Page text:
In surgery, especially in the area of the veins, it has already been suggested that retroinfusion controlled by venous pressure out of or into the veins of the body be done with the suction of fluid and return of the fluid via a pump. Here conventional catheters are used with lumina which allow fluid suction and via which lumina return is enabled at a suitable location. Known means, especially for retroinfusion of blood in coronary veins in the area of myocardial protection during a brief closure of the coronary arteries within the framework of heart surgery, are generally undertaken such that the balloon dilation of a coronary artery narrowed by arteriosclerosis is done. In these cases, compensation which has been adapted to the brief intervention can be done by return of the suctioned blood into the veins. For continuous restitution of complete function of a heart however, those criteria cannot be considered which would be relevant for complete function of the heart and therefore there is no intensive supply over a certain time interval with these means. At the same time, the supply to the other organs must be maintained.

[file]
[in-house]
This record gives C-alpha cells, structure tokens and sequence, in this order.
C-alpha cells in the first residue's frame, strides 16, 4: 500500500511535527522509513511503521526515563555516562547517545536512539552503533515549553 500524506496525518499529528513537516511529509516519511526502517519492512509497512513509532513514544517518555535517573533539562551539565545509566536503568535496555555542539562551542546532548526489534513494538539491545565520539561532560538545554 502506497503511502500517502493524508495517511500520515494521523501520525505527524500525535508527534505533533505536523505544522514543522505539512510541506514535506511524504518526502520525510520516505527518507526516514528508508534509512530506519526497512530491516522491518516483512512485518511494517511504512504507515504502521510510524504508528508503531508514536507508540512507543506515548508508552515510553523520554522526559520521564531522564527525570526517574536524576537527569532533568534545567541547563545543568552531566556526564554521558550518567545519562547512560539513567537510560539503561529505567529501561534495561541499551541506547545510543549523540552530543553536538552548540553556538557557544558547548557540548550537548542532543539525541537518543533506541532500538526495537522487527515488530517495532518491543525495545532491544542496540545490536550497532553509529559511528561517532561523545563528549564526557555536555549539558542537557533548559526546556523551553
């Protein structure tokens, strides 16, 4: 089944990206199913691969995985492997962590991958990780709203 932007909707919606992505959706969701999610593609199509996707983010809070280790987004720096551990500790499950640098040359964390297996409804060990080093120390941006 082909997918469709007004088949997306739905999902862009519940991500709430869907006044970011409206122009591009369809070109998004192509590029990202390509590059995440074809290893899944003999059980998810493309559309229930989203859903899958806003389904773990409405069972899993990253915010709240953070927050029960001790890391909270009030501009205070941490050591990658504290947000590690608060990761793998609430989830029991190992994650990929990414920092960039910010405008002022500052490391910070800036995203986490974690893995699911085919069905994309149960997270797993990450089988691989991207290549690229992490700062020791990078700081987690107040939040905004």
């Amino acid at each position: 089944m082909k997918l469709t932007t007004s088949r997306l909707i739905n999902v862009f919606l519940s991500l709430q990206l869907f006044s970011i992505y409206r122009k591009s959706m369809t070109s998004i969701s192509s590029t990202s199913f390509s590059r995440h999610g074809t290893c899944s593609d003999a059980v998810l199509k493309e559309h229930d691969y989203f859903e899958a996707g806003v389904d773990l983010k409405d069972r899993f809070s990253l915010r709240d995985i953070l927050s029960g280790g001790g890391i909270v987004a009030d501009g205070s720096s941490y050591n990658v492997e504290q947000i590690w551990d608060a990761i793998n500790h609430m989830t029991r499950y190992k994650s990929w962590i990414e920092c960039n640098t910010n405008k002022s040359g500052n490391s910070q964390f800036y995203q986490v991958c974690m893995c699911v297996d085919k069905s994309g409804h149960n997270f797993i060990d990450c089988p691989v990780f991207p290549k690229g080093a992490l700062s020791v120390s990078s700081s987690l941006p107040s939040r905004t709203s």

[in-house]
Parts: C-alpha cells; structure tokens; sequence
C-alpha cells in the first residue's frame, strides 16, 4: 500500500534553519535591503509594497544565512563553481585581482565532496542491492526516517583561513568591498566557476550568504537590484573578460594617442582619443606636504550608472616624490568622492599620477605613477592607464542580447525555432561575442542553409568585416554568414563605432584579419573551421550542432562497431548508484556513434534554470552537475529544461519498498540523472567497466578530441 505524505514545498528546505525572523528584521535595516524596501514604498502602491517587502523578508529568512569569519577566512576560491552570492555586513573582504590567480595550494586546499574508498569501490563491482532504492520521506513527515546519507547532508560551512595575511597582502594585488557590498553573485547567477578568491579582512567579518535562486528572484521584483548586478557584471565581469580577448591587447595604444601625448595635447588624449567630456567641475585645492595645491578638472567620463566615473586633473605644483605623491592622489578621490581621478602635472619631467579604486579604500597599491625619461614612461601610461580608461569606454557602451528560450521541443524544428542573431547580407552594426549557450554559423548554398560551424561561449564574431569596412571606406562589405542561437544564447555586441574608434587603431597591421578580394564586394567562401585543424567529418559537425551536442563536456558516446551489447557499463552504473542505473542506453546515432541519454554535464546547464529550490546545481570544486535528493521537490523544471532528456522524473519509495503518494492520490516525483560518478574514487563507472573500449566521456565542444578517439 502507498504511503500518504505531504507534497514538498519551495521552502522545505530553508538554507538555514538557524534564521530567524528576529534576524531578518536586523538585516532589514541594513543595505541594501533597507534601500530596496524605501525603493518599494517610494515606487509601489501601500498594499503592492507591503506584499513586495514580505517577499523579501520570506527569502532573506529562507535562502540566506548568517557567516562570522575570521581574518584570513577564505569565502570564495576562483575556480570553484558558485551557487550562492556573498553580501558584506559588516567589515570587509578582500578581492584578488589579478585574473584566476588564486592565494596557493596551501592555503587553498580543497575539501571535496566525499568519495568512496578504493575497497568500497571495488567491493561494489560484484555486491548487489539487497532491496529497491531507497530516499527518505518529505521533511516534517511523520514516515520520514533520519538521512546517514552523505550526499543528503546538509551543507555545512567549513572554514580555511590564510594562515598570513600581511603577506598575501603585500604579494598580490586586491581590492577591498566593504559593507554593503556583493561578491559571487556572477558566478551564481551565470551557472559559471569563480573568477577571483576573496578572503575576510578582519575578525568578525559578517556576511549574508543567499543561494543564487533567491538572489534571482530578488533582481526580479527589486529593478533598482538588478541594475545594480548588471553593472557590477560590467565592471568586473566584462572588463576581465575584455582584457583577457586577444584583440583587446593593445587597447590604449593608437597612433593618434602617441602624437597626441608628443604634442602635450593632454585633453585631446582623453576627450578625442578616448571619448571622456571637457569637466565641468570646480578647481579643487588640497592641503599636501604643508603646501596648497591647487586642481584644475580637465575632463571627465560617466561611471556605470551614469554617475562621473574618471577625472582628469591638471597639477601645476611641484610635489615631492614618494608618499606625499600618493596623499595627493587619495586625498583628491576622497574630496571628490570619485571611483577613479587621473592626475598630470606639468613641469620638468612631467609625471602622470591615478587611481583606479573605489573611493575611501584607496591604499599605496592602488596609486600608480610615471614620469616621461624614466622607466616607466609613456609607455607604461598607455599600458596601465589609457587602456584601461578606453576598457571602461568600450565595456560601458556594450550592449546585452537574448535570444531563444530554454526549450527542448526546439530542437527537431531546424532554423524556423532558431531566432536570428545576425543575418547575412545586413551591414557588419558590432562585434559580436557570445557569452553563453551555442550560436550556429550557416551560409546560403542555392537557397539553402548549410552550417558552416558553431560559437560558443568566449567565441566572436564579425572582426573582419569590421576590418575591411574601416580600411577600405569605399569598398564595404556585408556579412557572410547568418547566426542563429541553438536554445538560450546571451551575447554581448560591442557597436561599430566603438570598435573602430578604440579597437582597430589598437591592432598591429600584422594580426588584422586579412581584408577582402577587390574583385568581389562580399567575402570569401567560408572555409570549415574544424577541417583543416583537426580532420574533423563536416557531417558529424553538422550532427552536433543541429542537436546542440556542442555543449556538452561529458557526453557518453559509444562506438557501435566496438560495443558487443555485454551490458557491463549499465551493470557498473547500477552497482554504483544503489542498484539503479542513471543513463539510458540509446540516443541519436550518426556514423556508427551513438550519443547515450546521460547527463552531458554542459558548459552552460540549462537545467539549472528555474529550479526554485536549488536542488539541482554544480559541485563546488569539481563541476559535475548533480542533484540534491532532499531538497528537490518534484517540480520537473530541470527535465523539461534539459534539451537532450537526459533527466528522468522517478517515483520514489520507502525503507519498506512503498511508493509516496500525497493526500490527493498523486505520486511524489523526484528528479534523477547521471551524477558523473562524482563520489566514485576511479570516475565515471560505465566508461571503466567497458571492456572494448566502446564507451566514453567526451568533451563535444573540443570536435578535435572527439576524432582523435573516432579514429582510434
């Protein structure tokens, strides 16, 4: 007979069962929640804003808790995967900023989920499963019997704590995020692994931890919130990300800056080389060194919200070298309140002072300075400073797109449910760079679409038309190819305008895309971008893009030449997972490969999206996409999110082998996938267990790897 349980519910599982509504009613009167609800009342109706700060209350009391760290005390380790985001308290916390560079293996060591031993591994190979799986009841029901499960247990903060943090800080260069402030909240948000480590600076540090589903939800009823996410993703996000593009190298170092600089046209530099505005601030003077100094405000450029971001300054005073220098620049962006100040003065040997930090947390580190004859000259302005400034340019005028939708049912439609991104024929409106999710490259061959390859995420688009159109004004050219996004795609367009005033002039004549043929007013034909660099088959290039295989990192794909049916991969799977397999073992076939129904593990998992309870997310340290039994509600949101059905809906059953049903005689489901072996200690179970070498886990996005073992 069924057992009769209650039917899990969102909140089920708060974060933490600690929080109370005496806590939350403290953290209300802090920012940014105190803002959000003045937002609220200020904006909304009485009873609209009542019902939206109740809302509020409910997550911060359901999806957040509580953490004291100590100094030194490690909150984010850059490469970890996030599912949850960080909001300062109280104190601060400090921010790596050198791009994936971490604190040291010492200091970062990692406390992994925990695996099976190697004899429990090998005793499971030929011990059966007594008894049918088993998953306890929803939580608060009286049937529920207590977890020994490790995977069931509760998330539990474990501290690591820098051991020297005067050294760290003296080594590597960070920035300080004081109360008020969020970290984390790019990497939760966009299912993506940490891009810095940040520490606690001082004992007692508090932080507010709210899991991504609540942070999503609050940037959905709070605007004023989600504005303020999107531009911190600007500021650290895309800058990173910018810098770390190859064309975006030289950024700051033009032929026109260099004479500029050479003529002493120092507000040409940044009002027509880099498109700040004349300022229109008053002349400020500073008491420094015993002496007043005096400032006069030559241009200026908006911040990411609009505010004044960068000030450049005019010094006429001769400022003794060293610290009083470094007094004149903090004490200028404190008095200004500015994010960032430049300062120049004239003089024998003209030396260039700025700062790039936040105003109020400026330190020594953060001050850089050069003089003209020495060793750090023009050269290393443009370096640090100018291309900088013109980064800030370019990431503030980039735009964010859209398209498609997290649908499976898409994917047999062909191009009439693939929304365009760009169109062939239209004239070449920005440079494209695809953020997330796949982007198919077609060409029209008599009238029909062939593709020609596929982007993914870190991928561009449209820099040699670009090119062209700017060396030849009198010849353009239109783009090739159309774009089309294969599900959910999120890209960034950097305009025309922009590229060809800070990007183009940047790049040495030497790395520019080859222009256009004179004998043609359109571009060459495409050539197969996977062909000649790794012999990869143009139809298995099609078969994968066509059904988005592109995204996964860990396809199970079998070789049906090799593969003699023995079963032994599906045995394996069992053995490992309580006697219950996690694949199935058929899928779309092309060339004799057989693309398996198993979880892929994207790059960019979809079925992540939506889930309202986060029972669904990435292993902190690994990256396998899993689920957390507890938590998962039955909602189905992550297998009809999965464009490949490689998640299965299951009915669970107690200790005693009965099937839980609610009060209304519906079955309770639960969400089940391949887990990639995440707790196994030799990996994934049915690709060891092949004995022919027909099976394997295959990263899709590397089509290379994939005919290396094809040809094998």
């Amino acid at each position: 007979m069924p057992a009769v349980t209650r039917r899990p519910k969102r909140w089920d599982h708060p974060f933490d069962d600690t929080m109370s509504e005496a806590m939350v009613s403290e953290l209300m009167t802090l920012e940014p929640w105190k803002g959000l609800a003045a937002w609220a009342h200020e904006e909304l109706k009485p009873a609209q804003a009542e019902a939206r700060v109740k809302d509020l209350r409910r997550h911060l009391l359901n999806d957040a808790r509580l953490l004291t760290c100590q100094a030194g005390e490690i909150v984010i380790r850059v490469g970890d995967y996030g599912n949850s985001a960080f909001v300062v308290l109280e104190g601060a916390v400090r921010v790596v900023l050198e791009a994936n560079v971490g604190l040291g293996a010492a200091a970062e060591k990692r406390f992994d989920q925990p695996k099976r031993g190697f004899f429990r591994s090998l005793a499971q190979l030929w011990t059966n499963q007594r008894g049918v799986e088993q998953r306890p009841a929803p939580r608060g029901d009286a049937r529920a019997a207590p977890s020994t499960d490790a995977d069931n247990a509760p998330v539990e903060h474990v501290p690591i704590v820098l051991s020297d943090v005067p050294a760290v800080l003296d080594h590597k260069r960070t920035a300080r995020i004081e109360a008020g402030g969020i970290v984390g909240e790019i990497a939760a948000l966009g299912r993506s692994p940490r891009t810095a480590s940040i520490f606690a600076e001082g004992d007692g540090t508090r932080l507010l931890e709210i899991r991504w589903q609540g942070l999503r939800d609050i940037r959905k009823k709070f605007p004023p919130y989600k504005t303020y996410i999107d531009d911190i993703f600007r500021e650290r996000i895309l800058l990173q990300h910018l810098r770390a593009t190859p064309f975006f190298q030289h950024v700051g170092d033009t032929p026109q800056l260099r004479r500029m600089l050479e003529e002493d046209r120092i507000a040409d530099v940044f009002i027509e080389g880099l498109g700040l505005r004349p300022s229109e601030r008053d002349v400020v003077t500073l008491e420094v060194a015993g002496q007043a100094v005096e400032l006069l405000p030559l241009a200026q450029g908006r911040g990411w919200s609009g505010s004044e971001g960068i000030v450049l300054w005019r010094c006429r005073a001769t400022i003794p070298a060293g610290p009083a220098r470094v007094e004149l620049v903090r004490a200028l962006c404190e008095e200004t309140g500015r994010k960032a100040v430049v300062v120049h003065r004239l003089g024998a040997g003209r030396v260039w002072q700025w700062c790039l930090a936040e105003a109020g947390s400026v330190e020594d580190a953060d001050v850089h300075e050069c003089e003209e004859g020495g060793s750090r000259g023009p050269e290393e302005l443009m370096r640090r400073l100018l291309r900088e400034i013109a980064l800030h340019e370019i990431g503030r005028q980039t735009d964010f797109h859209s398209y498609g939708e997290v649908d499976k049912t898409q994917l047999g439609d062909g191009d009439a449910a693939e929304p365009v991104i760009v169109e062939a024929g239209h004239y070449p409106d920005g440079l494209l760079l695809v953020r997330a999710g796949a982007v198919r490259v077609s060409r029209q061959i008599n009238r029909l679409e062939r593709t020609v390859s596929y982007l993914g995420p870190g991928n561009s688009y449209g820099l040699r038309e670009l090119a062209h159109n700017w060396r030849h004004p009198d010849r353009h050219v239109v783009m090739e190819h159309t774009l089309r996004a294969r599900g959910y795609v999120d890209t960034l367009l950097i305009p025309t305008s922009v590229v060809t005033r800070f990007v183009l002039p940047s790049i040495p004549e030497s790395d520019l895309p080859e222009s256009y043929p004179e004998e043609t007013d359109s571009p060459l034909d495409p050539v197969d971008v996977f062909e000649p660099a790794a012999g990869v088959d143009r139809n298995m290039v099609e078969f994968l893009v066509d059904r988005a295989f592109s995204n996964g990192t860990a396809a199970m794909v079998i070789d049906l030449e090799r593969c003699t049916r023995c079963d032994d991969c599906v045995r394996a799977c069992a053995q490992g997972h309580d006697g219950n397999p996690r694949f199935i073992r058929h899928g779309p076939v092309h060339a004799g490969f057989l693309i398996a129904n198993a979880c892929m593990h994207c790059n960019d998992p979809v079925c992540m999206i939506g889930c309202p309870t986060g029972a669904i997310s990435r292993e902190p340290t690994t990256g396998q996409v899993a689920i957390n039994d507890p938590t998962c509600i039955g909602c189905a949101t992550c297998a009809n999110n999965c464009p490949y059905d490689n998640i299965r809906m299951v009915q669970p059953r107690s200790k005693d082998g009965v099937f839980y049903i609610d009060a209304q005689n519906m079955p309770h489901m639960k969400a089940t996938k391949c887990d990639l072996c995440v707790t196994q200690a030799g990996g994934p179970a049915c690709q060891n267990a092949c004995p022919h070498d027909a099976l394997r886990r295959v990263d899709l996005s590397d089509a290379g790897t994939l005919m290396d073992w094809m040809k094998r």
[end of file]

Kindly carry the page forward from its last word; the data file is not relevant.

The object of the invention is to devise a modular means with which the respective requirements of all organ systems during intensive treatment of a damaged hart using conventional and tested components can be taken into account. To achieve this object, the means as claimed in the invention consists essentially in that there is at least one sensor which allows measurement of the volume of fluid per unit of time or determination of measured quantities which are proportional to the volume, and the sensor(s) is (are) connected to an evaluation circuit in which the ratio of the diastolic volume to the systolic volume per heartbeat or unit of time, especially the output rate and/or the deviation of the volume which has been delivered by the art per unit of time from a defined setpoint, for example the setpoint which has been computed from body-specific data for the cardiac output (HZV), is evaluated and a signal is generated the suction means is controlled depending on the generated signal. Catheters for intraventricular acquisition of the chamber volume are known. Conventionally, with these catheters which are inserted into the ventricle, an electrical field is generated at a host of sites and the conductivity is measured. Conclusions regarding the ventricle volume can be drawn from the measured values. Because at this point one such volume measurement is evaluated to the extent that the cardiac performance is checked, and especially the so-called output rate or the cardiac output is determined, it becomes possible to achieve optimization to the extent that a signal is generated with which a suction means can be controlled such that it in fact yields the additional necessary performance and, at the same time, reduces the volume remaining in the ventricle at each beat accordingly. Overall, with the means as claimed in the invention, the focus is on improvement of the output rate and thus improvement of the cardiac performance, and the use of measured values for the diastolic and systolic volume here for selective adaptation to the respective optimal attainable reduction of the interior volume of the heart can be represented and used for the required cardiac performance. The suction means thus should in principle replace that performance which cannot yet be furnished initially by the damaged heart, whereupon further measures can raise the cardiac performance accordingly to the normal amount. Preferably, the suction catheter is equipped with at least one sensor for volume measurement, preferably the suction catheter being made as a cardiac ventricle catheter. The suction means can be made as a controllable external pump in an especially simple way.